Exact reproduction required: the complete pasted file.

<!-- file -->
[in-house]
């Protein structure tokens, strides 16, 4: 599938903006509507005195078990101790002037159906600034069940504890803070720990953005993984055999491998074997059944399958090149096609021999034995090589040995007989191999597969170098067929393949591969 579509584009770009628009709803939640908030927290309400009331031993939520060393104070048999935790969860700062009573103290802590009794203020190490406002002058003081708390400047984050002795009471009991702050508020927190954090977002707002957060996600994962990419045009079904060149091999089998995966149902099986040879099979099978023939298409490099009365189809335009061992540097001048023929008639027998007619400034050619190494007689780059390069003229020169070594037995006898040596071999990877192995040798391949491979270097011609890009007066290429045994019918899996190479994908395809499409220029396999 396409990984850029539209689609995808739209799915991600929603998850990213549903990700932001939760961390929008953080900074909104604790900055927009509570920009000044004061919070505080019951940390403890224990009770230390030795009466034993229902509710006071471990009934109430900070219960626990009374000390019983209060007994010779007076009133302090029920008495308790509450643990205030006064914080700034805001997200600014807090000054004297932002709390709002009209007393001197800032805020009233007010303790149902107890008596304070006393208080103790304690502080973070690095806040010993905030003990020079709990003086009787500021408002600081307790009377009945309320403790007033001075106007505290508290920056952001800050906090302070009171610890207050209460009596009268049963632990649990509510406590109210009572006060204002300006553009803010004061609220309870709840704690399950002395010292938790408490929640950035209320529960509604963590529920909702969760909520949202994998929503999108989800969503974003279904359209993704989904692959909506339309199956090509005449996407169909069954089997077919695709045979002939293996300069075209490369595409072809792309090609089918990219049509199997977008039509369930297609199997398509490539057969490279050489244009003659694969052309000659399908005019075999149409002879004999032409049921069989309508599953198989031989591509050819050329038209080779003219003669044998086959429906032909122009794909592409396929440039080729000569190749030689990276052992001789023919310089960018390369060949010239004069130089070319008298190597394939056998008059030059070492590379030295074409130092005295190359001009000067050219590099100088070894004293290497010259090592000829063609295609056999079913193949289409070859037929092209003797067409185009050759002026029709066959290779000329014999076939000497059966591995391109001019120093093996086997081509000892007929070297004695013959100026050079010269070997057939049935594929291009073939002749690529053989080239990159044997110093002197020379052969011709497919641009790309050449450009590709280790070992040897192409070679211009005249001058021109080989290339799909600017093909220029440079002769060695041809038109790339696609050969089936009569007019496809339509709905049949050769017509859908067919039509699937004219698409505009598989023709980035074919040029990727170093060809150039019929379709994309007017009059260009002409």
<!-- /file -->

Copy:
[in-house]
């Protein structure tokens, strides 16, 4: 599938903006509507005195078990101790002037159906600034069940504890803070720990953005993984055999491998074997059944399958090149096609021999034995090589040995007989191999597969170098067929393949591969 579509584009770009628009709803939640908030927290309400009331031993939520060393104070048999935790969860700062009573103290802590009794203020190490406002002058003081708390400047984050002795009471009991702050508020927190954090977002707002957060996600994962990419045009079904060149091999089998995966149902099986040879099979099978023939298409490099009365189809335009061992540097001048023929008639027998007619400034050619190494007689780059390069003229020169070594037995006898040596071999990877192995040798391949491979270097011609890009007066290429045994019918899996190479994908395809499409220029396999 396409990984850029539209689609995808739209799915991600929603998850990213549903990700932001939760961390929008953080900074909104604790900055927009509570920009000044004061919070505080019951940390403890224990009770230390030795009466034993229902509710006071471990009934109430900070219960626990009374000390019983209060007994010779007076009133302090029920008495308790509450643990205030006064914080700034805001997200600014807090000054004297932002709390709002009209007393001197800032805020009233007010303790149902107890008596304070006393208080103790304690502080973070690095806040010993905030003990020079709990003086009787500021408002600081307790009377009945309320403790007033001075106007505290508290920056952001800050906090302070009171610890207050209460009596009268049963632990649990509510406590109210009572006060204002300006553009803010004061609220309870709840704690399950002395010292938790408490929640950035209320529960509604963590529920909702969760909520949202994998929503999108989800969503974003279904359209993704989904692959909506339309199956090509005449996407169909069954089997077919695709045979002939293996300069075209490369595409072809792309090609089918990219049509199997977008039509369930297609199997398509490539057969490279050489244009003659694969052309000659399908005019075999149409002879004999032409049921069989309508599953198989031989591509050819050329038209080779003219003669044998086959429906032909122009794909592409396929440039080729000569190749030689990276052992001789023919310089960018390369060949010239004069130089070319008298190597394939056998008059030059070492590379030295074409130092005295190359001009000067050219590099100088070894004293290497010259090592000829063609295609056999079913193949289409070859037929092209003797067409185009050759002026029709066959290779000329014999076939000497059966591995391109001019120093093996086997081509000892007929070297004695013959100026050079010269070997057939049935594929291009073939002749690529053989080239990159044997110093002197020379052969011709497919641009790309050449450009590709280790070992040897192409070679211009005249001058021109080989290339799909600017093909220029440079002769060695041809038109790339696609050969089936009569007019496809339509709905049949050769017509859908067919039509699937004219698409505009598989023709980035074919040029990727170093060809150039019929379709994309007017009059260009002409």